In federal court, the general rule provides that juveniles are not to be criminally prosecuted as adults, but instead are to be proceeded against in juvenile delinquency proceedings. These delinquency proceedings are initiated by the Attorney General's filing of an Information against the juvenile. The FJDA, however, carves out two exceptions to this general rule. One exception makes the transfer of a juvenile to adult status mandatory if the juvenile is alleged to have committed an act of juvenile delinquency after his or her sixteenth birthday, and if certain other conditions are satisfied. The other exception allows a Court to transfer a juvenile alleged to have committed an act of juvenile delinquency after his or her fifteenth birthday to adult status if the Court concludes, based on its findings with respect to six factors, that such transfer is in the interest of justice.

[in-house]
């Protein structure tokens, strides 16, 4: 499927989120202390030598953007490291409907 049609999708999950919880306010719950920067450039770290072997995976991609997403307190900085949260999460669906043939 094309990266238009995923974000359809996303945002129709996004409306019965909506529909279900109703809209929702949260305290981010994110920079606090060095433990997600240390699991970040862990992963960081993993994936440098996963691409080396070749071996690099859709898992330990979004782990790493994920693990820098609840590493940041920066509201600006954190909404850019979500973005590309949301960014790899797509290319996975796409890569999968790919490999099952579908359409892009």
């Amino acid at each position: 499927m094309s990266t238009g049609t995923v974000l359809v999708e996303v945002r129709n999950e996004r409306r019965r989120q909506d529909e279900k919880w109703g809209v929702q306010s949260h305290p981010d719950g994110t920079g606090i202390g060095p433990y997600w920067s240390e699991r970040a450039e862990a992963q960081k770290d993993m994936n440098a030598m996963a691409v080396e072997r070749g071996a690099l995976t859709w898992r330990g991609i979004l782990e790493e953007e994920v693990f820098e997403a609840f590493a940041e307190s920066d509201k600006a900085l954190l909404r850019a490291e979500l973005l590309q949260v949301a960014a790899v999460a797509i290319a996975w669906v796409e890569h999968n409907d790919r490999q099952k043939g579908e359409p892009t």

There are several factual scenarios that trigger the mandatory transfer provision. One such factual scenario is as follows: the juvenile is alleged to have violated section 401 of the Controlled Substances Act after his sixteenth birthday, and a previous adjudication has determined that the juvenile previously committed the same offense, even if the adjudication was under a state felony statute. H.S., Jr.'s case squarely fits this factual scenario. *fn6" Nevertheless, in the precise context of this case, the ex post facto clause of the Constitution precludes application of the mandatory transfer provision to H.S., Jr, because the relevant portion of the provision did not become effective until November 18, 1988, and the last act of distribution charged in the Information occurred on November 14, 1989.